Saturday, October 24, 2015

Archive: 07/24/2015 - Bringing the "Devil Cat" home

Before we really can get into The Clinchfield Report, I need to introduce our protagonist and explain how this mischievous kitten came to live with us.

The cat of a friend's daughter had kittens.  My friend wanted a companion for her dog, so when the kittens were old enough, she brought one of the girl kittens home.  She was named Madelyne and was incredibly cute and lovey:

However, it quickly became apparent that the dog and kitten were not getting along and that the kitten was going to be a handful.  Her great capacity for loving was equal to her great capacity for getting into everything.  My friend was heartbroken, the dog was miserable, and the kitten was being called "Devil Cat."  I assured my friend that Madelyne would mellow out as she grew.

A few months in, my friend couldn't take it any more.  My husband, Steve, and I were still grieving the loss of our youngest cat, Frisco, who wasn't even two years old when he peacefully passed away in his sleep.  We had wanted to get another cat, but we hadn't decided when.  The tears in my friend's eyes when she told me how much turmoil was going on in her home made our decision for us, and on Friday, July 24, 2015, we went to see if we'd be compatible with Madelyne.

We walked in, and the kitten was in the middle of the living room floor looking at us.  My friend kept the dog busy, and I walked up to the kitten and let her sniff me.  Within 30 seconds, Steve and I were sitting on the couch with the kitten on my lap, and she was purring in short order and not making any efforts to jump down.  Ten minutes later, we said, "Okay - we're good!" and put her in her bright pink carrier, gathered up the pink scratching/ball toy, and were on our way.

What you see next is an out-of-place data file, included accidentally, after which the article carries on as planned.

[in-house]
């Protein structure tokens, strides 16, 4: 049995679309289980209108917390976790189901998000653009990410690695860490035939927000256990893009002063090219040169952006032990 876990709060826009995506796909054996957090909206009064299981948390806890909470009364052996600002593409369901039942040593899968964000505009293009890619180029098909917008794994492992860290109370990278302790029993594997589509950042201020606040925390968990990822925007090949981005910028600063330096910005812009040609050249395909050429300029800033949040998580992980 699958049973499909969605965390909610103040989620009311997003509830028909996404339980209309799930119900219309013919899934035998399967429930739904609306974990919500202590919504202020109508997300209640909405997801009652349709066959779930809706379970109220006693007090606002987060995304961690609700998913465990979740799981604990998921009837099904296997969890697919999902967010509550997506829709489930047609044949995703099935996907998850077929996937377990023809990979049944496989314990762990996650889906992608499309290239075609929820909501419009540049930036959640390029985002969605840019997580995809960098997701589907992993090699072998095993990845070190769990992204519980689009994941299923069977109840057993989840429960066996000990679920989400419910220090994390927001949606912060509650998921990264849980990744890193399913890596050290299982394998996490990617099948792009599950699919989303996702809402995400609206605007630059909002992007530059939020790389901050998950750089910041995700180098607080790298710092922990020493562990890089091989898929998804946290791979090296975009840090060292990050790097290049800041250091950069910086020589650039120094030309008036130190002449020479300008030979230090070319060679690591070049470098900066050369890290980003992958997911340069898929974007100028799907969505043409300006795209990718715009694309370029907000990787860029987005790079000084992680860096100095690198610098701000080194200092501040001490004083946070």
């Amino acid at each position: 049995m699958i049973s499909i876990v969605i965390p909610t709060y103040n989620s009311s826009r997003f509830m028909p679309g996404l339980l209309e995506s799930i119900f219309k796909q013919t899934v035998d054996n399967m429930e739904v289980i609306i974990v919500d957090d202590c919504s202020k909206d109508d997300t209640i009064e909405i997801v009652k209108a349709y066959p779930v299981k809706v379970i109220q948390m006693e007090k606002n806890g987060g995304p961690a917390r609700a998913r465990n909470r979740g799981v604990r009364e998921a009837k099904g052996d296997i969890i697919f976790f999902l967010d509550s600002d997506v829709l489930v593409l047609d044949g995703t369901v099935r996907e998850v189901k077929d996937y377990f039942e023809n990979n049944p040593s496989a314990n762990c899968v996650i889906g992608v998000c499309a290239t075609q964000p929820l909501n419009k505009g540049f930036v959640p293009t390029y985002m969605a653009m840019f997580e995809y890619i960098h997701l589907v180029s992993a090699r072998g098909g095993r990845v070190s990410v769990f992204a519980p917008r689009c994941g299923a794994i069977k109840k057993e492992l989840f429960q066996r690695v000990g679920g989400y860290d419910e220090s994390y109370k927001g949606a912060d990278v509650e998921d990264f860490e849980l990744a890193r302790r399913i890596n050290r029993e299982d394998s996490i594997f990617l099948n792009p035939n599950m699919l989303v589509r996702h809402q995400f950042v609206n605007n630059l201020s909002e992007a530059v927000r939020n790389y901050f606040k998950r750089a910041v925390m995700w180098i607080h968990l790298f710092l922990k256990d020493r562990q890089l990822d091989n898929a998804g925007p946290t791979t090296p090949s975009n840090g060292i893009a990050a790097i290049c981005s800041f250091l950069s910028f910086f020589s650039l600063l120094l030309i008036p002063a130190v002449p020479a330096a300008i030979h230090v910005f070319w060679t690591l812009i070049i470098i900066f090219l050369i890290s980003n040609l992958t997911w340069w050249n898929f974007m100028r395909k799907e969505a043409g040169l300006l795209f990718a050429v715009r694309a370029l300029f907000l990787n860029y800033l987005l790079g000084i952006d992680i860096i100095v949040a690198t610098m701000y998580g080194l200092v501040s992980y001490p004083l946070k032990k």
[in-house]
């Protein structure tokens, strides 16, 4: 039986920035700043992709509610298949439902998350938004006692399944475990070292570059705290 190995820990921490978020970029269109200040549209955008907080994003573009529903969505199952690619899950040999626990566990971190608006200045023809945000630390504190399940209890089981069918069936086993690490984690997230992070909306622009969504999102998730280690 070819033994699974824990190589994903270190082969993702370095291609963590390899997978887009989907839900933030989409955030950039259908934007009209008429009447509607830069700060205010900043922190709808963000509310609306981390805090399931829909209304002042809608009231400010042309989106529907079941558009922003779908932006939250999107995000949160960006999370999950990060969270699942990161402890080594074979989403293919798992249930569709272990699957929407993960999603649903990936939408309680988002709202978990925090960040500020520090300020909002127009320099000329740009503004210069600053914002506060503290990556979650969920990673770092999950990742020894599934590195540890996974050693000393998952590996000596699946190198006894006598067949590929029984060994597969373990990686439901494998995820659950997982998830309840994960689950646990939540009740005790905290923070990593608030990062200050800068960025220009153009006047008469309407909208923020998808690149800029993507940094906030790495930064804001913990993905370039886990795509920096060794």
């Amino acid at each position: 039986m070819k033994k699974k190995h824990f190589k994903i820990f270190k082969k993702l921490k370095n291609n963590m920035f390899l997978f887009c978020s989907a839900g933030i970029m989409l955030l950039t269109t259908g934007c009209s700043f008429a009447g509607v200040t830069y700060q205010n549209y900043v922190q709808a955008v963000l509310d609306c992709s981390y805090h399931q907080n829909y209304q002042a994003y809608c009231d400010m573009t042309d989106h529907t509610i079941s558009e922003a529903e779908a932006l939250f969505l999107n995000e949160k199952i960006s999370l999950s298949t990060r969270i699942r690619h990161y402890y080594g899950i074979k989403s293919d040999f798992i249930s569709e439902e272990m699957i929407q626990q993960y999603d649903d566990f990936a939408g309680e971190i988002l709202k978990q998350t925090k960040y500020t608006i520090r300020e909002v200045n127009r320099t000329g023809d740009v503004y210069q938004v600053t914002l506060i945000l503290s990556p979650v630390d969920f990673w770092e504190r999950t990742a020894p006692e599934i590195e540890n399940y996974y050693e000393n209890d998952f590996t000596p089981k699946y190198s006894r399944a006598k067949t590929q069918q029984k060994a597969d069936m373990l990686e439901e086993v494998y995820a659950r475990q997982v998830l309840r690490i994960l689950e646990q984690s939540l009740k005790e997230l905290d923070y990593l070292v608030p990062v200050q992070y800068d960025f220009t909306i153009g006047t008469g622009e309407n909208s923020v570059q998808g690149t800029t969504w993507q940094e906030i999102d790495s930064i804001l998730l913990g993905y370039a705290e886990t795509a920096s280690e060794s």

On the way home, I sat in the back so I could bond with her, and she sat on my lap for part of the ride home.

Then we brought the carrier into the dining room so Pixel and Fe could get to know their new sister.  They sniffed for a few minutes then left her alone.  We opened the door and waited:

We brought her into the living room (it's pretty much attached to the dining room) and waited:

Eventually, she did get out and start exploring... her carrier:


Steve picked her up and gave her some loving:

And I got some time in, too:

She eventually became brave enough to explore more of the room:

A very popular cat spot

Really close to Fe's favorite spot

On the piano

While she was doing all that, Steve posted a few pictures on Facebook with this status:
New kitteh! Squee!
World, meet Duluth, Missabe & Iron Range RR Cat, or Missabe. (Missy or Miss Wasabi for short.) Just shy of 4 months old. Missabe, meet world.

If you haven't read the "About Clinchfield" section on the right side of this blog yet, you might be wondering why she was named for the Duluth, Missabe & Iron Range Railroad.  Steve is an avid model railroader and an associate editor for Model Railroader magazine.  All of his cats are named after railroads.  First there was Pennsy (the Pennsylvania Railroad), then came Miss Katy (the Missouri-Kansas-Texas Railroad), then Fe (the Atchison, Topeka and Santa Fe Railway), then Frisco (the St. Louis-San Francisco Railway).  Before we met I didn't have any such guidelines for naming my cats, so I've had Perrin ("Precious" in Finnish and a reference to "Perin" from the Wheel of Time books), Simoon (she was "Simone" until my boyfriend's son couldn't pronounce it), and Pixel (because I was a computer programmer, and it's the name of the cat in Heinlein's The Cat Who Walked Through Walls).

Since we've been together, we've fallen into the habit of Steve listing possible railroad-related names, until I go, "Ooh!  I like that one!"

I really liked the name Missabe because we could nickname the kitten "Miss Wasabi" because she was spicy.

Here's what Steve posted about what happened when we were going to go to bed that first night: